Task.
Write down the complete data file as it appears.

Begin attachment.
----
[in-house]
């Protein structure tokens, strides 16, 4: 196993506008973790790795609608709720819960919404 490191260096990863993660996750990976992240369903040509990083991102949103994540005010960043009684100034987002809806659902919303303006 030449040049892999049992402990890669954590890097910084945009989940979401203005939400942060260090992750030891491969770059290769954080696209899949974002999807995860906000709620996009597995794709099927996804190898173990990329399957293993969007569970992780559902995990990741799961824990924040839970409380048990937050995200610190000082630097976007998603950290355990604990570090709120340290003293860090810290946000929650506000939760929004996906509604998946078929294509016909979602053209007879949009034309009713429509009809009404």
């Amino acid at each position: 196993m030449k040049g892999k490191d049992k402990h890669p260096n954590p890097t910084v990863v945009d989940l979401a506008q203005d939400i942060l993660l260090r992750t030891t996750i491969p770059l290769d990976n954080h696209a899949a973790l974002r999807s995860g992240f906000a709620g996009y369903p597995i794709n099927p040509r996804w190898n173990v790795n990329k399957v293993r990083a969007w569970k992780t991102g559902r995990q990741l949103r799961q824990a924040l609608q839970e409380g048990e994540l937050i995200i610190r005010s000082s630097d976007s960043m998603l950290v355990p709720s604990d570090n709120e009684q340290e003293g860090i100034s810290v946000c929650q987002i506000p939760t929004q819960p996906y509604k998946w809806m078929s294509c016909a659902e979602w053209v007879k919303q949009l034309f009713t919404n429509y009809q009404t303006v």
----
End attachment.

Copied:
[in-house]
């Protein structure tokens, strides 16, 4: 196993506008973790790795609608709720819960919404 490191260096990863993660996750990976992240369903040509990083991102949103994540005010960043009684100034987002809806659902919303303006 030449040049892999049992402990890669954590890097910084945009989940979401203005939400942060260090992750030891491969770059290769954080696209899949974002999807995860906000709620996009597995794709099927996804190898173990990329399957293993969007569970992780559902995990990741799961824990924040839970409380048990937050995200610190000082630097976007998603950290355990604990570090709120340290003293860090810290946000929650506000939760929004996906509604998946078929294509016909979602053209007879949009034309009713429509009809009404």
């Amino acid at each position: 196993m030449k040049g892999k490191d049992k402990h890669p260096n954590p890097t910084v990863v945009d989940l979401a506008q203005d939400i942060l993660l260090r992750t030891t996750i491969p770059l290769d990976n954080h696209a899949a973790l974002r999807s995860g992240f906000a709620g996009y369903p597995i794709n099927p040509r996804w190898n173990v790795n990329k399957v293993r990083a969007w569970k992780t991102g559902r995990q990741l949103r799961q824990a924040l609608q839970e409380g048990e994540l937050i995200i610190r005010s000082s630097d976007s960043m998603l950290v355990p709720s604990d570090n709120e009684q340290e003293g860090i100034s810290v946000c929650q987002i506000p939760t929004q819960p996906y509604k998946w809806m078929s294509c016909a659902e979602w053209v007879k919303q949009l034309f009713t919404n429509y009809q009404t303006v």